Document Detail

Similarities in hypothalamic and mesocorticolimbic circuits regulating the overconsumption of food and alcohol.
MedLine Citation:
PMID:  21549731     Owner:  NLM     Status:  MEDLINE    
Historically, studies of food intake regulation started with the hypothalamus and gradually expanded to mesocorticolimbic regions, while studies of drug use began with mesocorticolimbic regions and now include the hypothalamus. As research on ingestive behavior has progressed, it has uncovered more and more similarities between the regulation of palatable food and drug intake. It has also identified specific neurochemicals involved in palatable food and drug intake. Hypothalamic orexigenic neurochemicals specifically involved in controlling fat ingestion, including galanin, enkephalin, orexin and melanin-concentrating hormone, show positive feedback with this macronutrient, with these peptides both increasing fat intake and being further stimulated by its intake. This positive relationship offers some explanation for why foods high in fat are so often overconsumed. Research in Bart Hoebel's laboratory in conjunction with our own has shown that consumption of ethanol, a drug of abuse that also contains calories, is similarly driven by these neurochemical systems involved in fat intake, consistent with evidence closely relating fat and ethanol consumption. Both fat and ethanol intake are also regulated by dopamine and acetylcholine acting in mesocorticolimbic nuclei. This close relationship of fat and ethanol is likely driven in part by circulating lipids, which are increased by fat and ethanol intake, known to increase expression and levels of the neurochemicals, and found to promote further intake of fat and ethanol. Compellingly, recent studies suggest that these systems may already be dysregulated in animals prone to consuming excess fat or ethanol, even before they have ever been exposed to these substances. Further understanding of these systems involved in consummatory behavior will allow researchers to develop effective therapies for the treatment of overeating as well as drug abuse.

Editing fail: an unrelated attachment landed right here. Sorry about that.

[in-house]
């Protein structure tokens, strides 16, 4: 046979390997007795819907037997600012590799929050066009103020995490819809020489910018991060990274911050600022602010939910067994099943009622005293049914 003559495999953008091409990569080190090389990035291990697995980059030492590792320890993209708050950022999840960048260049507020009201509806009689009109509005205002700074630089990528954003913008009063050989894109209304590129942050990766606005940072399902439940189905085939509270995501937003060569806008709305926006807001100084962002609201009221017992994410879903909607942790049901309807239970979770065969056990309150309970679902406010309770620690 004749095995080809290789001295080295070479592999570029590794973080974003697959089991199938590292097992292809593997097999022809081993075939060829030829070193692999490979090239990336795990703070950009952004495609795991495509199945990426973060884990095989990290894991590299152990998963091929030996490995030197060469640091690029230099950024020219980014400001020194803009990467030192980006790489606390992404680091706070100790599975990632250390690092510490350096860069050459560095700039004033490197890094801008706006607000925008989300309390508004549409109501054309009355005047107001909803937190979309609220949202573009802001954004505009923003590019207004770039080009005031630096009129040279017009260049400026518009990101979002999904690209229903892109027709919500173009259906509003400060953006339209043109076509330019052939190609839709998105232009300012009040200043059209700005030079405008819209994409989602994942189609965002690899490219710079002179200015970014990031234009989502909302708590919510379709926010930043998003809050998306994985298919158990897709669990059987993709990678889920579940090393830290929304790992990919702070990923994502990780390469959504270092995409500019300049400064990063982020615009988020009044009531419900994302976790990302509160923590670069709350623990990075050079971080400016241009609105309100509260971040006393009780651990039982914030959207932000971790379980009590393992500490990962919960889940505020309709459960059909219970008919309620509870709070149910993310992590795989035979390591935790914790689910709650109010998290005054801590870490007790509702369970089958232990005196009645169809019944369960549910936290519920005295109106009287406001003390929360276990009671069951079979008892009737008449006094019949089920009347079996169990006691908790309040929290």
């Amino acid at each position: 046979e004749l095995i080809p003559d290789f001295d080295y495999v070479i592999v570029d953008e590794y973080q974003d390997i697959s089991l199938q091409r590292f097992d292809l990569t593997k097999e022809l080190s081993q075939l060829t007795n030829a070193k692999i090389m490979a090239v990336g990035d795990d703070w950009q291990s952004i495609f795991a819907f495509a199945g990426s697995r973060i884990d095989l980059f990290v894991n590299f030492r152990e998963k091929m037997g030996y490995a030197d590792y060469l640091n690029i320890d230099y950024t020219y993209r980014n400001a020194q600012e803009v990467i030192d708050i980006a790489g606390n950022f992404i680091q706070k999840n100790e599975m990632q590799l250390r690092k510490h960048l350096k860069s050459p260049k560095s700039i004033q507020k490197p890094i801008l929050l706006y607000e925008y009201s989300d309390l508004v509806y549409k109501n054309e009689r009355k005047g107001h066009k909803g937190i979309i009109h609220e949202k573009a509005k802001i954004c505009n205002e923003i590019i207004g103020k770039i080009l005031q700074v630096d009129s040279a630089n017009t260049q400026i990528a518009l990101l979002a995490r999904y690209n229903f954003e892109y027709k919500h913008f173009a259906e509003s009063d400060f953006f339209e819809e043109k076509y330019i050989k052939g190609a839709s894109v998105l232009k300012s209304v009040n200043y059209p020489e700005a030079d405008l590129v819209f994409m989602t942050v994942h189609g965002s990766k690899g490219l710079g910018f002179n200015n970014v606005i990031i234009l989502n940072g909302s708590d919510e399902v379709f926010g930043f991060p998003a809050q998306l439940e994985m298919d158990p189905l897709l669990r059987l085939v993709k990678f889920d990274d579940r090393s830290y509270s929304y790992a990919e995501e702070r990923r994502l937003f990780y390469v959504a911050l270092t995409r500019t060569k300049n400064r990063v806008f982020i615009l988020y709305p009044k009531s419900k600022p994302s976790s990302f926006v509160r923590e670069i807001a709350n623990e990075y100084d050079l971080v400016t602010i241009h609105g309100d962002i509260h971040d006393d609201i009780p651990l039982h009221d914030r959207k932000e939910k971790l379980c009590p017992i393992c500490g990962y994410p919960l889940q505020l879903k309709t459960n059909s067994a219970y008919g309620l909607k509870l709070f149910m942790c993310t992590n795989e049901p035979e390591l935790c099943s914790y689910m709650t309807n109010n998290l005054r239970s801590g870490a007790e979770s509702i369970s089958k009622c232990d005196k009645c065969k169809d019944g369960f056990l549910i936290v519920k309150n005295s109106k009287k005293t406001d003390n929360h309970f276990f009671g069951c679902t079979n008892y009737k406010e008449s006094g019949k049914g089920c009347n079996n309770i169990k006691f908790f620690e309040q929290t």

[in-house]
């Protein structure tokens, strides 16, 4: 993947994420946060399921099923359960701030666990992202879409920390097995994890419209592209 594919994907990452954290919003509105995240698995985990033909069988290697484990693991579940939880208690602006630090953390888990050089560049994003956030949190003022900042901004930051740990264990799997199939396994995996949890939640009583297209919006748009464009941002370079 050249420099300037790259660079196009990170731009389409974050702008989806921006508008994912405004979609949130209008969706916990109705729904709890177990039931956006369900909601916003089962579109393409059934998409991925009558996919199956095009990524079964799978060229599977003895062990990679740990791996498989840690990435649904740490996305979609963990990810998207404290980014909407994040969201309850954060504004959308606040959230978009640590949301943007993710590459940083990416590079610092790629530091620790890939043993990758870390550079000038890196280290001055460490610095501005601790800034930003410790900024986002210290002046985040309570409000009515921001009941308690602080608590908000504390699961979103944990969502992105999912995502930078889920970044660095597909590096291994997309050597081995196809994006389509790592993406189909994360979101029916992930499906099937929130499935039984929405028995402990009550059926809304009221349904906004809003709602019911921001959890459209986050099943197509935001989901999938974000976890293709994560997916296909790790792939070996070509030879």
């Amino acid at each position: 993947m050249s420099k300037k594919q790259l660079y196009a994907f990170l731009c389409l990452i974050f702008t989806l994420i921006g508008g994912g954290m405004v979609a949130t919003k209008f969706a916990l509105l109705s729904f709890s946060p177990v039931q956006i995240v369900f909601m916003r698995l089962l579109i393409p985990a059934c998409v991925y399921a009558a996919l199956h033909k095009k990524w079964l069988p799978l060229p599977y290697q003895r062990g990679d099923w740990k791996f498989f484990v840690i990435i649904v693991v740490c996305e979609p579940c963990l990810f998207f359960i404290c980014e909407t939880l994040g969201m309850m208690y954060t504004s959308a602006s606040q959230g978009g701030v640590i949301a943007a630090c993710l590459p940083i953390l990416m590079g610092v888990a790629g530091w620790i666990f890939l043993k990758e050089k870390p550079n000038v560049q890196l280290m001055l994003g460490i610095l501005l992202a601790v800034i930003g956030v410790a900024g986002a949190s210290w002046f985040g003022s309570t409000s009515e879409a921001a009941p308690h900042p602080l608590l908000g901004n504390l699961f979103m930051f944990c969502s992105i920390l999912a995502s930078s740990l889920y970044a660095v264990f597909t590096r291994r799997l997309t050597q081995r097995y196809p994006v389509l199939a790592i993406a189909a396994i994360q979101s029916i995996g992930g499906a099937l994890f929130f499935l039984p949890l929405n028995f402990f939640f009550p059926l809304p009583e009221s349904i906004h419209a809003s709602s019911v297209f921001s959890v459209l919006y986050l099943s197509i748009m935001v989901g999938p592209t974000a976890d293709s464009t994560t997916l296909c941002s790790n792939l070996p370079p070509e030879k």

Jessica R Barson; Irene Morganstern; Sarah F Leibowitz
Publication Detail:
Type:  Journal Article; Research Support, N.I.H., Extramural; Review     Date:  2011-05-01
Journal Detail:
Title:  Physiology & behavior     Volume:  104     ISSN:  1873-507X     ISO Abbreviation:  Physiol. Behav.     Publication Date:  2011 Jul 
Date Detail:
Created Date:  2011-06-03     Completed Date:  2011-10-14     Revised Date:  2013-06-30    
Medline Journal Info:
Nlm Unique ID:  0151504     Medline TA:  Physiol Behav     Country:  United States    
Other Details:
Languages:  eng     Pagination:  128-37     Citation Subset:  IM    
Copyright Information:
Published by Elsevier Inc.
Laboratory of Behavioral Neurobiology, The Rockefeller University, New York, NY 10065, USA.
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MeSH Terms
Alcohol Drinking / metabolism,  physiopathology*
Cerebral Cortex / metabolism,  physiopathology*
Feeding Behavior / physiology
Hyperphagia / metabolism,  physiopathology*
Hypothalamus / metabolism,  physiopathology*
Limbic System / metabolism,  physiopathology*
Neural Pathways / metabolism,  physiopathology*
Grant Support

From MEDLINE®/PubMed®, a database of the U.S. National Library of Medicine

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